An excerpt from my second book, Louisiana’s Sacred Places: Churches, Cemeteries and Voodoo
The cemetery was named Campo Santo, translated as “holy country.” It opened on August 16, 1876, the feast day of St. Roch. In a Gothic design, the black wrought-iron fence opens to a backdrop of muddy skies and swirling clouds. Cracked cement scarred by years of moist air follow a wide trail toward the chapel.
Cement walkways separate the raised tombs from the mausoleums with rows of drawer-type graves. Near the chapel a row of marble tombs seems to stand at attention with a list of names etched in the facade. Two are gray, while the others are mirror images of tan and brown, each with ceramic flower vases stretched across the front.
On the opposite side of the chapel, some burial sites are less ornate, but are not without character. The oven style concrete mausoleum has a worn wooden shelf across each row for flower vases. An all-day rain forms puddles on the ground, adding even more drama by casting deep pools of color. In the corner, a tall teal inset holds a station of the cross.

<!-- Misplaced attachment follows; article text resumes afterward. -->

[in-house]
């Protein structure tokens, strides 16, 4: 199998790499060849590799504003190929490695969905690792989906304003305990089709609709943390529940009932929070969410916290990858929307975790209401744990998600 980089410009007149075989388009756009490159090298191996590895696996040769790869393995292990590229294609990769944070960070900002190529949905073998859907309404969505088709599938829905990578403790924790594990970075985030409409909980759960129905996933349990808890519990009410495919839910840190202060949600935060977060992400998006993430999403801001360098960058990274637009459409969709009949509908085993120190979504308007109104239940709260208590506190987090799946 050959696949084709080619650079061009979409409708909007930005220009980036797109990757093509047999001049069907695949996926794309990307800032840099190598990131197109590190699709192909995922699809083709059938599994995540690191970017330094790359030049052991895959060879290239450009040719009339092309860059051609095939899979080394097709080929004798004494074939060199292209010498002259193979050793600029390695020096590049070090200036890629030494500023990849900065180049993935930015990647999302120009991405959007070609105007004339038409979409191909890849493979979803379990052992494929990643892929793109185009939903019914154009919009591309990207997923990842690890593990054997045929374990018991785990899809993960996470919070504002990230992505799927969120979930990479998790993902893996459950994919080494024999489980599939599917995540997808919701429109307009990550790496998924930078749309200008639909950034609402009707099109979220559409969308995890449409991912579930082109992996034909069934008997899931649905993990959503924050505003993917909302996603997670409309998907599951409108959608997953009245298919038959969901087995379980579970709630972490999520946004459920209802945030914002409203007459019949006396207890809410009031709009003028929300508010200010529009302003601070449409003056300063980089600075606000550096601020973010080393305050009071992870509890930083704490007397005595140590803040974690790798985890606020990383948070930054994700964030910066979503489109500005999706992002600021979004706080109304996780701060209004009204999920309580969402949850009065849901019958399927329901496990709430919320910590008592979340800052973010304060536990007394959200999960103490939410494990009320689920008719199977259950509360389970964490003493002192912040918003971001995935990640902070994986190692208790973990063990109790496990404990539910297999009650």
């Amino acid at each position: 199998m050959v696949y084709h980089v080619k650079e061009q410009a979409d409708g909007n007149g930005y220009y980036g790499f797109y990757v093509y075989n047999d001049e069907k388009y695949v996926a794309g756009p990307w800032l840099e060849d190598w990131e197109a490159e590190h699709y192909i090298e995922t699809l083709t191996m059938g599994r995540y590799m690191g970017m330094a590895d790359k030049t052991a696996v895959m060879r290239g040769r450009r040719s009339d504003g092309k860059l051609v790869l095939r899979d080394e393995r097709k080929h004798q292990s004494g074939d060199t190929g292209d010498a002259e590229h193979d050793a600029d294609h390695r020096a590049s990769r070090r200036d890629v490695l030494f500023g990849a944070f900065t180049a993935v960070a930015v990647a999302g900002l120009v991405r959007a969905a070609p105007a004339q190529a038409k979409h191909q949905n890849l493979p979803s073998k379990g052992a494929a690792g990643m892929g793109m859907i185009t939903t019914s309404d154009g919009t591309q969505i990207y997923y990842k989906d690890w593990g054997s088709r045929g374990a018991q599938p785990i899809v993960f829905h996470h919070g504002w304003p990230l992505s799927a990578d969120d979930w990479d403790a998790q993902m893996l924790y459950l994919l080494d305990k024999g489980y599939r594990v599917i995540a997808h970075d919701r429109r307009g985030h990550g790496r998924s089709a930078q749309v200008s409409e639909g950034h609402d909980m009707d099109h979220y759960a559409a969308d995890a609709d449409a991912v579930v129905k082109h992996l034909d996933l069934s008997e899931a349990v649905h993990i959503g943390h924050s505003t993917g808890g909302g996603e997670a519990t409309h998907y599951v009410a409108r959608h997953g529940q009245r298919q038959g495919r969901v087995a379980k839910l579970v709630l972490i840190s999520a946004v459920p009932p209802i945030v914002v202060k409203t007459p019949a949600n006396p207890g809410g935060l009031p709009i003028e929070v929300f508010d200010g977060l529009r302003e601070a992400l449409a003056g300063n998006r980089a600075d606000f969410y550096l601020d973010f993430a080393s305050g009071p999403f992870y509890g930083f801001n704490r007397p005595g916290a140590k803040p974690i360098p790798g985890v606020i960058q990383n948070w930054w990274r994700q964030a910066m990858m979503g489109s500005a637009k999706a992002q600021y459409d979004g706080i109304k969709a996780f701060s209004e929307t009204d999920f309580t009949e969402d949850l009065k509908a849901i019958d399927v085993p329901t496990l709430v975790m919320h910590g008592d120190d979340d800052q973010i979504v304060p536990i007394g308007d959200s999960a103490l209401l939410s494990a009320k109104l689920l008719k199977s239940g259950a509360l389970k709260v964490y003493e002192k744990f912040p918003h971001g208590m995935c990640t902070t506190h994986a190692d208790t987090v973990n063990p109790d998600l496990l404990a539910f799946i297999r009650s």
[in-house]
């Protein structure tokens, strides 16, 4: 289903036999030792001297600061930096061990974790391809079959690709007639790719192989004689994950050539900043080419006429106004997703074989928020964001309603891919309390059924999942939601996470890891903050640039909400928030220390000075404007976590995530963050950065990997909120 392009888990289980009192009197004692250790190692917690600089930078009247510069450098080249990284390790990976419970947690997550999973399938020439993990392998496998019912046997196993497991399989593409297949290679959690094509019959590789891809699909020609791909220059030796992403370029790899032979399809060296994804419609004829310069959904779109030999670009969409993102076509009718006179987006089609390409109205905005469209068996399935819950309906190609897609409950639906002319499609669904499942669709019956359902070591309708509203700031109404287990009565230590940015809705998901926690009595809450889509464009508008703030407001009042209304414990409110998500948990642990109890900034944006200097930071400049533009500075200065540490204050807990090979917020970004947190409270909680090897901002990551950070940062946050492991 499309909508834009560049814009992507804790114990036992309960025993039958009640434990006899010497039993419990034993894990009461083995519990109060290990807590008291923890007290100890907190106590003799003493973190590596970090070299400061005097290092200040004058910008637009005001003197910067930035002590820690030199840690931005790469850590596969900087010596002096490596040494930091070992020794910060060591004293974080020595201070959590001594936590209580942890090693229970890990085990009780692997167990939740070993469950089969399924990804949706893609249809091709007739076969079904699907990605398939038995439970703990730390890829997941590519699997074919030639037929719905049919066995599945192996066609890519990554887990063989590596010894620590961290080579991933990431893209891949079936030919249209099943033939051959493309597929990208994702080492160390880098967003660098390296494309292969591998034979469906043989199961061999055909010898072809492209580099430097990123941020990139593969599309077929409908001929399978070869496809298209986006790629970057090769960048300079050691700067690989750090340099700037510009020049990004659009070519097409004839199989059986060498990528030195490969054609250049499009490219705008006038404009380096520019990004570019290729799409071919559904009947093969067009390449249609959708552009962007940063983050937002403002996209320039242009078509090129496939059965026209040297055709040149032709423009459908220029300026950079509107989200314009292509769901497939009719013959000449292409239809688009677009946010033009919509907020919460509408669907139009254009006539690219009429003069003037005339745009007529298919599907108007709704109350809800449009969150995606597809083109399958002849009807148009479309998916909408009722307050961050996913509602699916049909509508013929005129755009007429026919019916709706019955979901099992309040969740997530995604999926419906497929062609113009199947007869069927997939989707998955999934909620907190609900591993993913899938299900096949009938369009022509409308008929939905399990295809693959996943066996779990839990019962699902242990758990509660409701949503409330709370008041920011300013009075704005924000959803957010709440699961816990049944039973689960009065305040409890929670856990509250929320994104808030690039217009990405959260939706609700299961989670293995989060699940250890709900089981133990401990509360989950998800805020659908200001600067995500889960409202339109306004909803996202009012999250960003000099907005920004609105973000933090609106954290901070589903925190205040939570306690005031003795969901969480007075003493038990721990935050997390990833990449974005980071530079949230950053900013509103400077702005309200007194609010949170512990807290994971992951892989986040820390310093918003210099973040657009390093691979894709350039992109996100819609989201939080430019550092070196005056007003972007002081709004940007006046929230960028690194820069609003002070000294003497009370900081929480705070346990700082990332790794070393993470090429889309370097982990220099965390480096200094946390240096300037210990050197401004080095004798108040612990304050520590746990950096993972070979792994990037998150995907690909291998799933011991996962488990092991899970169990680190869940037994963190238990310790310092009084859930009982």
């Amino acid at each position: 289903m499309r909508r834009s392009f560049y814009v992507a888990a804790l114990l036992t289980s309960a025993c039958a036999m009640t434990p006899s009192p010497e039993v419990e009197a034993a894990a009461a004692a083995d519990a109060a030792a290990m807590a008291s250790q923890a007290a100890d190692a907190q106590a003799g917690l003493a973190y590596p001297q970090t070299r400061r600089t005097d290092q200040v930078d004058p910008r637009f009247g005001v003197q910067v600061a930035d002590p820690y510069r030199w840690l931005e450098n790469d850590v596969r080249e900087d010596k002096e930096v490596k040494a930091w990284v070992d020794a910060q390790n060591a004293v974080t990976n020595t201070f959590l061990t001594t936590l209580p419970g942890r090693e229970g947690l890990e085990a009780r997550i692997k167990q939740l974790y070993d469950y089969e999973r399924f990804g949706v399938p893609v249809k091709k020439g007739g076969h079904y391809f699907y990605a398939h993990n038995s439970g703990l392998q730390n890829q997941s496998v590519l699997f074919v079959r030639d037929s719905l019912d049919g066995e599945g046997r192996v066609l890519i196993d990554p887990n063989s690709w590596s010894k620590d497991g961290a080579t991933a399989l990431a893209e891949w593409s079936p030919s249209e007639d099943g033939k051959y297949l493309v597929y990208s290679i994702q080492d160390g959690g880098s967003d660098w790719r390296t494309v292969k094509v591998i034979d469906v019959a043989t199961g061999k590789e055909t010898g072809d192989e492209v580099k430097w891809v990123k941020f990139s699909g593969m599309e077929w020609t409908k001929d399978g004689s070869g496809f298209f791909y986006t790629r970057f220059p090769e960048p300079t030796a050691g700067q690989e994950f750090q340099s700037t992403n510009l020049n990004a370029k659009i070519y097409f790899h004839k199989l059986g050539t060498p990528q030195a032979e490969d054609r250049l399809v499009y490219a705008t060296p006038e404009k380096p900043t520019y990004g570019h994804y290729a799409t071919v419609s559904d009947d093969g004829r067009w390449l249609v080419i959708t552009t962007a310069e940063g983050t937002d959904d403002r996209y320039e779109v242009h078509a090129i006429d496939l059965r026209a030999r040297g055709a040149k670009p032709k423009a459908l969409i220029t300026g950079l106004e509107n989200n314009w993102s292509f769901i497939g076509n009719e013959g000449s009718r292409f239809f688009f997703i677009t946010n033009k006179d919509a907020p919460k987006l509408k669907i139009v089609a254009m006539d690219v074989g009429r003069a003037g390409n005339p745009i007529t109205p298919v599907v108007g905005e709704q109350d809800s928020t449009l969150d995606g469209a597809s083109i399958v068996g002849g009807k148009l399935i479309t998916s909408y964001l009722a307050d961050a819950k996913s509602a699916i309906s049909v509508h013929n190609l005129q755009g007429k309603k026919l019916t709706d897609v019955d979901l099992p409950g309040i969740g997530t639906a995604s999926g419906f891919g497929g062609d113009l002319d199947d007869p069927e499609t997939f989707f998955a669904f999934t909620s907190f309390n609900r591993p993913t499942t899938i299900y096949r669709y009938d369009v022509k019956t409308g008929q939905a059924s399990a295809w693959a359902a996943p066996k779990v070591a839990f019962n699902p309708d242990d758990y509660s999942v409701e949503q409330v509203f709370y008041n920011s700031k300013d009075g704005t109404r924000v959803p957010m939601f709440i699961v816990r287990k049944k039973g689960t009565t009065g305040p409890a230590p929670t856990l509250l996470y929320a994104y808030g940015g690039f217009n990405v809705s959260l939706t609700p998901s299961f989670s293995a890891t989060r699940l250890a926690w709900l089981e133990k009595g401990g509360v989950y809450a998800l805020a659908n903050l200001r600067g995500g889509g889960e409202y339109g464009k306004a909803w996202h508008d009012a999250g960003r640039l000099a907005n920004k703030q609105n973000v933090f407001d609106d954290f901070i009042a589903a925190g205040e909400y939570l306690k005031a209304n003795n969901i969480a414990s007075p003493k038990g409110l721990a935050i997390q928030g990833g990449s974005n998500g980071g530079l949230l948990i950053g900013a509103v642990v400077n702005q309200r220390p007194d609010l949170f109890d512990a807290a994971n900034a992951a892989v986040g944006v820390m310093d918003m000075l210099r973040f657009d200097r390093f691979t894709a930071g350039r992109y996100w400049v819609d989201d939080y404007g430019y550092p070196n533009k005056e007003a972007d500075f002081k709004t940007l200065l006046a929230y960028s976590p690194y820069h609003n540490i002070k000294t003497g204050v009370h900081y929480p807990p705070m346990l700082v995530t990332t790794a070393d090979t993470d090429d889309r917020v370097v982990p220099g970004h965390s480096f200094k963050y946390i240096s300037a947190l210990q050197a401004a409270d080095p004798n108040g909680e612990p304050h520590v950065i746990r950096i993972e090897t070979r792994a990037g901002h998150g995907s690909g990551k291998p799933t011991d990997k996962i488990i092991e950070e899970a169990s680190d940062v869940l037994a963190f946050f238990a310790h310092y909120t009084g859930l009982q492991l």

The names change and so do the tombs, from a stone crib for a sleeping child to elaborate stonework with ornate chains and iron tassels. Yet, there is beauty in every grave, hope in every prayer, and wonder in every wide-eyed tourist.
St. Roch cemetery, 1725 St. Roch Avenue off of St. Claude Avenue, New Orleans. 504-304-0576. Open Monday through Saturday, 8:30 a.m. to 4:00 p.m., Sunday, 9 a.m. to 12 p.m.
Tours available through Save Our Cemeteries, http://www.saveourcemeteries.org.
You may buy copies of this book and more of Deborah Burst’s books www.deborahburst.com